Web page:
Apple’s lawsuit against the cybersecurity firm Corellium is said to have a “deterrent effect” on certain types of iOS security research, according to several experts in the field.
Apple says that the Corellium emulator copies iOS to “demanding details”.
In August 2019, Apple launched a copyright lawsuit against security specialist Corellium, claiming that the company’s iOS emulation software “had copied everything” on the giant’s mobile operating system. technology.
Since then, Apple has intensified its legal struggle with the Florida-based firm, citing to appear the files of Santander Bank and the intelligence firm L3Harris Technologies concerning their use of the Corellium emulator.
The escalating legal dust has created a “deterrent” in the iPhone-based security industry, a researcher told Motherboard. A handful of security researchers to whom the publication has expressed their fear of reprisals from Apple for the use of Corellium emulation software.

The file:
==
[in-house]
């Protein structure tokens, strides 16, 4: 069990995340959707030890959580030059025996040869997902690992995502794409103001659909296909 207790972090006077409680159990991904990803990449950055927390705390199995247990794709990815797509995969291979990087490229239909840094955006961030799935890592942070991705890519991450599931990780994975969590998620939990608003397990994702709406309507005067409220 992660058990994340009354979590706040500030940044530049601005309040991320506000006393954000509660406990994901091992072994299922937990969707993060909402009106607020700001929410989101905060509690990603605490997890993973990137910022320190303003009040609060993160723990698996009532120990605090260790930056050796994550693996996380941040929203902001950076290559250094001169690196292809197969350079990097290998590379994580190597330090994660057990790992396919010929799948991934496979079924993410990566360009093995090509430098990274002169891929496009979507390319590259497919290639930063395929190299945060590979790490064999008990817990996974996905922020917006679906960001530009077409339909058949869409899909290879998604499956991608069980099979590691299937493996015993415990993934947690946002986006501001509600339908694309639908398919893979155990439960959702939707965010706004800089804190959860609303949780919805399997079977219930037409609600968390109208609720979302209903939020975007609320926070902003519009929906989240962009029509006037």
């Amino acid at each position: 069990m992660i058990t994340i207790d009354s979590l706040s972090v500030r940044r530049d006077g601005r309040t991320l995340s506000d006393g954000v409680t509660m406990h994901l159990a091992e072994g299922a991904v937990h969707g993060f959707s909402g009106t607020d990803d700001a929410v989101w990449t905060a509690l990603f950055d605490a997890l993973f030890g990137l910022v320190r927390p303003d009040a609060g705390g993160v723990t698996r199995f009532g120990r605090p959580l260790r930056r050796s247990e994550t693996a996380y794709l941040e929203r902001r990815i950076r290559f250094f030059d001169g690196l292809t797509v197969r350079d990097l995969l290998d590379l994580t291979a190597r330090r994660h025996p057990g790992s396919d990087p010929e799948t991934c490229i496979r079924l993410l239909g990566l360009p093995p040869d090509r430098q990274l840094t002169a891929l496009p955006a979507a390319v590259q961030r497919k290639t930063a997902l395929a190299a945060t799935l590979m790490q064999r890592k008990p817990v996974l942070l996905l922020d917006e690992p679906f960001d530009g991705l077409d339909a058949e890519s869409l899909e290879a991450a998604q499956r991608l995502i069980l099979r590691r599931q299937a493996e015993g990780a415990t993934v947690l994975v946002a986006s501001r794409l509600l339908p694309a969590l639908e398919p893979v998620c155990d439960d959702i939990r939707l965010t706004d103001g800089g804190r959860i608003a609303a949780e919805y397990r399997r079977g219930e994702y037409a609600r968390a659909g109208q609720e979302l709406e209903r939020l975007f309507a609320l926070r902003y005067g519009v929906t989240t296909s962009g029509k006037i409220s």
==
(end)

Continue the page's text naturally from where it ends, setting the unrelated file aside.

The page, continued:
Some of these experts also claim that Apple’s copyright lawsuit is less about intellectual property and more about maintaining control over iOS security research and taking into account the development of third-party tools. iPhone hacking.
In several court cases, Apple maintains that the purpose of its lawsuit is not “to obstruct the research in good faith on safety”, but simply to prevent Corellium from marketing its works protected by copyright.
As part of its legal defense, Corellium said that its emulator product helps secure Apple devices by allowing researchers to find vulnerabilities in the corporate platform.
“This litigation poses an existential threat to an open and healthy security research community, not only for Apple products, but for consumer devices in general,” Corellium said in a statement sent by its lawyers.
The United States Department of Justice recently requested that Apple’s filing of Corellium co-founder Chris Wade be delayed until it can examine the evidence that Apple’s lawyers would present before questioning it.
Apple’s lawyer on Friday filed a petition against the order, saying the government has provided “no compelling reason, much less evidence,” to justify the delay.